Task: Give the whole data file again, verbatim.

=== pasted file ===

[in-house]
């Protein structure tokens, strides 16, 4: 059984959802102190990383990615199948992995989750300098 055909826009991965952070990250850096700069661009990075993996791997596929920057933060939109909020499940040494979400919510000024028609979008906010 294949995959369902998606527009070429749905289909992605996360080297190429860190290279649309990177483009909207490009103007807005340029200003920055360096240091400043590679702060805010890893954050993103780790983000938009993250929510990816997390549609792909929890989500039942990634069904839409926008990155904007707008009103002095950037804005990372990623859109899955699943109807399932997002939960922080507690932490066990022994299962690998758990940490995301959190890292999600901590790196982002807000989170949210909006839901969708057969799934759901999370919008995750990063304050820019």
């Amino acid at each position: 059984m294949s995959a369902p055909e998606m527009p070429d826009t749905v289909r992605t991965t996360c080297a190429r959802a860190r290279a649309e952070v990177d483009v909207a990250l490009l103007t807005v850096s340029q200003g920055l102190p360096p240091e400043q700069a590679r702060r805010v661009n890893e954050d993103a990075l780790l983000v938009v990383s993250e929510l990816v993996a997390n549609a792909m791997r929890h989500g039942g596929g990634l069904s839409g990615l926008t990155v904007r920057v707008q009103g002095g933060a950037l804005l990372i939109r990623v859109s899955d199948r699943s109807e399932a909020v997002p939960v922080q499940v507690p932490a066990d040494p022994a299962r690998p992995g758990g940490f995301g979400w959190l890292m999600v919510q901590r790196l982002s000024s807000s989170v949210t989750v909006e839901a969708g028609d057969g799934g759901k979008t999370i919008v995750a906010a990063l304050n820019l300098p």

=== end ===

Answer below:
[in-house]
């Protein structure tokens, strides 16, 4: 059984959802102190990383990615199948992995989750300098 055909826009991965952070990250850096700069661009990075993996791997596929920057933060939109909020499940040494979400919510000024028609979008906010 294949995959369902998606527009070429749905289909992605996360080297190429860190290279649309990177483009909207490009103007807005340029200003920055360096240091400043590679702060805010890893954050993103780790983000938009993250929510990816997390549609792909929890989500039942990634069904839409926008990155904007707008009103002095950037804005990372990623859109899955699943109807399932997002939960922080507690932490066990022994299962690998758990940490995301959190890292999600901590790196982002807000989170949210909006839901969708057969799934759901999370919008995750990063304050820019």
């Amino acid at each position: 059984m294949s995959a369902p055909e998606m527009p070429d826009t749905v289909r992605t991965t996360c080297a190429r959802a860190r290279a649309e952070v990177d483009v909207a990250l490009l103007t807005v850096s340029q200003g920055l102190p360096p240091e400043q700069a590679r702060r805010v661009n890893e954050d993103a990075l780790l983000v938009v990383s993250e929510l990816v993996a997390n549609a792909m791997r929890h989500g039942g596929g990634l069904s839409g990615l926008t990155v904007r920057v707008q009103g002095g933060a950037l804005l990372i939109r990623v859109s899955d199948r699943s109807e399932a909020v997002p939960v922080q499940v507690p932490a066990d040494p022994a299962r690998p992995g758990g940490f995301g979400w959190l890292m999600v919510q901590r790196l982002s000024s807000s989170v949210t989750v909006e839901a969708g028609d057969g799934g759901k979008t999370i919008v995750a906010a990063l304050n820019l300098p």